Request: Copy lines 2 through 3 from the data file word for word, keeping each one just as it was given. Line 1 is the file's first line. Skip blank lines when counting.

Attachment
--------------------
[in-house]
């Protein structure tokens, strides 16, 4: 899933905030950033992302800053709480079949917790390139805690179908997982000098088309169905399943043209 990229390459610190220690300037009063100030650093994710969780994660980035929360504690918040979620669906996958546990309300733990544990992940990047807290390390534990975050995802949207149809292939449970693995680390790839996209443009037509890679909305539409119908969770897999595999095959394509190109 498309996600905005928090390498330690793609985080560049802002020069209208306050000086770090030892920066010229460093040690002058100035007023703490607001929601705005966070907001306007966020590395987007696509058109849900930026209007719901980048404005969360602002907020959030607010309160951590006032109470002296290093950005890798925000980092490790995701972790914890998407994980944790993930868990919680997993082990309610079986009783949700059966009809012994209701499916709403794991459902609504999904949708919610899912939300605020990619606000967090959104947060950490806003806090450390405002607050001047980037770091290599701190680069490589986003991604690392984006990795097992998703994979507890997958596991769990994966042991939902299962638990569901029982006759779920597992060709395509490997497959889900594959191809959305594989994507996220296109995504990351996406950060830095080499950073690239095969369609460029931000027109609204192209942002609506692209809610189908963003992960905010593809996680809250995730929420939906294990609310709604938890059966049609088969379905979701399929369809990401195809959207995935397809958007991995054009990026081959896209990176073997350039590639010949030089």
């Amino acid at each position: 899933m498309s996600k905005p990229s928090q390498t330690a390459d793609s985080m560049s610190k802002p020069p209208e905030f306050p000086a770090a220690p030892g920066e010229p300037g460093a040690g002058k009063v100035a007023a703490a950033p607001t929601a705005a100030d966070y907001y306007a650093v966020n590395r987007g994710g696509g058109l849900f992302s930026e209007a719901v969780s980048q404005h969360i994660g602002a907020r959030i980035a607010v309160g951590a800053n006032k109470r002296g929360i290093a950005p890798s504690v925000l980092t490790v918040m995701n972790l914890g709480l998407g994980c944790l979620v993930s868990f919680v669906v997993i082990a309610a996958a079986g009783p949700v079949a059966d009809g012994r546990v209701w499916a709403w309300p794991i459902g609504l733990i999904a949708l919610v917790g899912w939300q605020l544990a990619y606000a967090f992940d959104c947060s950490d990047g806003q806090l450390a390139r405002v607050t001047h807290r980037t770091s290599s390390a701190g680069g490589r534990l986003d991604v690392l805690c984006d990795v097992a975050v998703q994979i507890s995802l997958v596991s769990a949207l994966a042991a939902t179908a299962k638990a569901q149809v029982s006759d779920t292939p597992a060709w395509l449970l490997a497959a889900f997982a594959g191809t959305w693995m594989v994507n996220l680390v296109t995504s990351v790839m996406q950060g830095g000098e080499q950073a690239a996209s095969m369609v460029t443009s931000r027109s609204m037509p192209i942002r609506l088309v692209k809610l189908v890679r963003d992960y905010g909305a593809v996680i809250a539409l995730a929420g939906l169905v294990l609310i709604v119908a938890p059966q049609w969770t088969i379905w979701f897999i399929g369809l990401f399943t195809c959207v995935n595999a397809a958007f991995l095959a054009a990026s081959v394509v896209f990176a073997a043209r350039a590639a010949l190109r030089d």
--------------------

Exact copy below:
């Protein structure tokens, strides 16, 4: 899933905030950033992302800053709480079949917790390139805690179908997982000098088309169905399943043209 990229390459610190220690300037009063100030650093994710969780994660980035929360504690918040979620669906996958546990309300733990544990992940990047807290390390534990975050995802949207149809292939449970693995680390790839996209443009037509890679909305539409119908969770897999595999095959394509190109 498309996600905005928090390498330690793609985080560049802002020069209208306050000086770090030892920066010229460093040690002058100035007023703490607001929601705005966070907001306007966020590395987007696509058109849900930026209007719901980048404005969360602002907020959030607010309160951590006032109470002296290093950005890798925000980092490790995701972790914890998407994980944790993930868990919680997993082990309610079986009783949700059966009809012994209701499916709403794991459902609504999904949708919610899912939300605020990619606000967090959104947060950490806003806090450390405002607050001047980037770091290599701190680069490589986003991604690392984006990795097992998703994979507890997958596991769990994966042991939902299962638990569901029982006759779920597992060709395509490997497959889900594959191809959305594989994507996220296109995504990351996406950060830095080499950073690239095969369609460029931000027109609204192209942002609506692209809610189908963003992960905010593809996680809250995730929420939906294990609310709604938890059966049609088969379905979701399929369809990401195809959207995935397809958007991995054009990026081959896209990176073997350039590639010949030089």
């Amino acid at each position: 899933m498309s996600k905005p990229s928090q390498t330690a390459d793609s985080m560049s610190k802002p020069p209208e905030f306050p000086a770090a220690p030892g920066e010229p300037g460093a040690g002058k009063v100035a007023a703490a950033p607001t929601a705005a100030d966070y907001y306007a650093v966020n590395r987007g994710g696509g058109l849900f992302s930026e209007a719901v969780s980048q404005h969360i994660g602002a907020r959030i980035a607010v309160g951590a800053n006032k109470r002296g929360i290093a950005p890798s504690v925000l980092t490790v918040m995701n972790l914890g709480l998407g994980c944790l979620v993930s868990f919680v669906v997993i082990a309610a996958a079986g009783p949700v079949a059966d009809g012994r546990v209701w499916a709403w309300p794991i459902g609504l733990i999904a949708l919610v917790g899912w939300q605020l544990a990619y606000a967090f992940d959104c947060s950490d990047g806003q806090l450390a390139r405002v607050t001047h807290r980037t770091s290599s390390a701190g680069g490589r534990l986003d991604v690392l805690c984006d990795v097992a975050v998703q994979i507890s995802l997958v596991s769990a949207l994966a042991a939902t179908a299962k638990a569901q149809v029982s006759d779920t292939p597992a060709w395509l449970l490997a497959a889900f997982a594959g191809t959305w693995m594989v994507n996220l680390v296109t995504s990351v790839m996406q950060g830095g000098e080499q950073a690239a996209s095969m369609v460029t443009s931000r027109s609204m037509p192209i942002r609506l088309v692209k809610l189908v890679r963003d992960y905010g909305a593809v996680i809250a539409l995730a929420g939906l169905v294990l609310i709604v119908a938890p059966q049609w969770t088969i379905w979701f897999i399929g369809l990401f399943t195809c959207v995935n595999a397809a958007f991995l095959a054009a990026s081959v394509v896209f990176a073997a043209r350039a590639a010949l190109r030089d």